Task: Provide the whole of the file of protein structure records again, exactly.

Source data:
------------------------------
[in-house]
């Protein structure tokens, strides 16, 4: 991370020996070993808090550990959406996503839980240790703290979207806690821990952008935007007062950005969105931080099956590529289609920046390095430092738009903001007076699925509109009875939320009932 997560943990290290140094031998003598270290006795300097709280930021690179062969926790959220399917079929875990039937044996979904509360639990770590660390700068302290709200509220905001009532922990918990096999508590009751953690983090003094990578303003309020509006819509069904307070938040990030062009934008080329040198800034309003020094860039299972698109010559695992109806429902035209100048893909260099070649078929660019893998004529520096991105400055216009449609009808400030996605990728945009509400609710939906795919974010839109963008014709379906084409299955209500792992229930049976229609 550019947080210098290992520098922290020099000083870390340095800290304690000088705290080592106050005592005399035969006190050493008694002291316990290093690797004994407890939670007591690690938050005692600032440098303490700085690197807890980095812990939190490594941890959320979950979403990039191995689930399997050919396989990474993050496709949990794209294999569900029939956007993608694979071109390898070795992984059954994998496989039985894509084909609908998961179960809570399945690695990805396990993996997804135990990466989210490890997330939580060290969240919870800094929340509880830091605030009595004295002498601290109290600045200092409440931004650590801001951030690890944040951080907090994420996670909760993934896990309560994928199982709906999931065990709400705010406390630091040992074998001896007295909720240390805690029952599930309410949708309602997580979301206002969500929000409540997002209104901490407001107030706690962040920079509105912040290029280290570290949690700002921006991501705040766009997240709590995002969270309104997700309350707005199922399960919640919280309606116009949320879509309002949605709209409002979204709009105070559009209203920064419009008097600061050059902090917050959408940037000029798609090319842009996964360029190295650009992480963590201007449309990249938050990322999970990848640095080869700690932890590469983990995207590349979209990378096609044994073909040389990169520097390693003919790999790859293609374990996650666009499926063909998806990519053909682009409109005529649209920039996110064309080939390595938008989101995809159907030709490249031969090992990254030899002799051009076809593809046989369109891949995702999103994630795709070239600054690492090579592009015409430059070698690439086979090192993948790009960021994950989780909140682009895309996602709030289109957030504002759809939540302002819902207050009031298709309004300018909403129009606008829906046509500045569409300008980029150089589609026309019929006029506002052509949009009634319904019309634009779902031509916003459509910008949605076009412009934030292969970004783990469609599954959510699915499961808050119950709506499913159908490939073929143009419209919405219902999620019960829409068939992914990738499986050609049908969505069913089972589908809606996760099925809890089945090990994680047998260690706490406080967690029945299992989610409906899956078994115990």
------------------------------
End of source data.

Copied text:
[in-house]
């Protein structure tokens, strides 16, 4: 991370020996070993808090550990959406996503839980240790703290979207806690821990952008935007007062950005969105931080099956590529289609920046390095430092738009903001007076699925509109009875939320009932 997560943990290290140094031998003598270290006795300097709280930021690179062969926790959220399917079929875990039937044996979904509360639990770590660390700068302290709200509220905001009532922990918990096999508590009751953690983090003094990578303003309020509006819509069904307070938040990030062009934008080329040198800034309003020094860039299972698109010559695992109806429902035209100048893909260099070649078929660019893998004529520096991105400055216009449609009808400030996605990728945009509400609710939906795919974010839109963008014709379906084409299955209500792992229930049976229609 550019947080210098290992520098922290020099000083870390340095800290304690000088705290080592106050005592005399035969006190050493008694002291316990290093690797004994407890939670007591690690938050005692600032440098303490700085690197807890980095812990939190490594941890959320979950979403990039191995689930399997050919396989990474993050496709949990794209294999569900029939956007993608694979071109390898070795992984059954994998496989039985894509084909609908998961179960809570399945690695990805396990993996997804135990990466989210490890997330939580060290969240919870800094929340509880830091605030009595004295002498601290109290600045200092409440931004650590801001951030690890944040951080907090994420996670909760993934896990309560994928199982709906999931065990709400705010406390630091040992074998001896007295909720240390805690029952599930309410949708309602997580979301206002969500929000409540997002209104901490407001107030706690962040920079509105912040290029280290570290949690700002921006991501705040766009997240709590995002969270309104997700309350707005199922399960919640919280309606116009949320879509309002949605709209409002979204709009105070559009209203920064419009008097600061050059902090917050959408940037000029798609090319842009996964360029190295650009992480963590201007449309990249938050990322999970990848640095080869700690932890590469983990995207590349979209990378096609044994073909040389990169520097390693003919790999790859293609374990996650666009499926063909998806990519053909682009409109005529649209920039996110064309080939390595938008989101995809159907030709490249031969090992990254030899002799051009076809593809046989369109891949995702999103994630795709070239600054690492090579592009015409430059070698690439086979090192993948790009960021994950989780909140682009895309996602709030289109957030504002759809939540302002819902207050009031298709309004300018909403129009606008829906046509500045569409300008980029150089589609026309019929006029506002052509949009009634319904019309634009779902031509916003459509910008949605076009412009934030292969970004783990469609599954959510699915499961808050119950709506499913159908490939073929143009419209919405219902999620019960829409068939992914990738499986050609049908969505069913089972589908809606996760099925809890089945090990994680047998260690706490406080967690029945299992989610409906899956078994115990």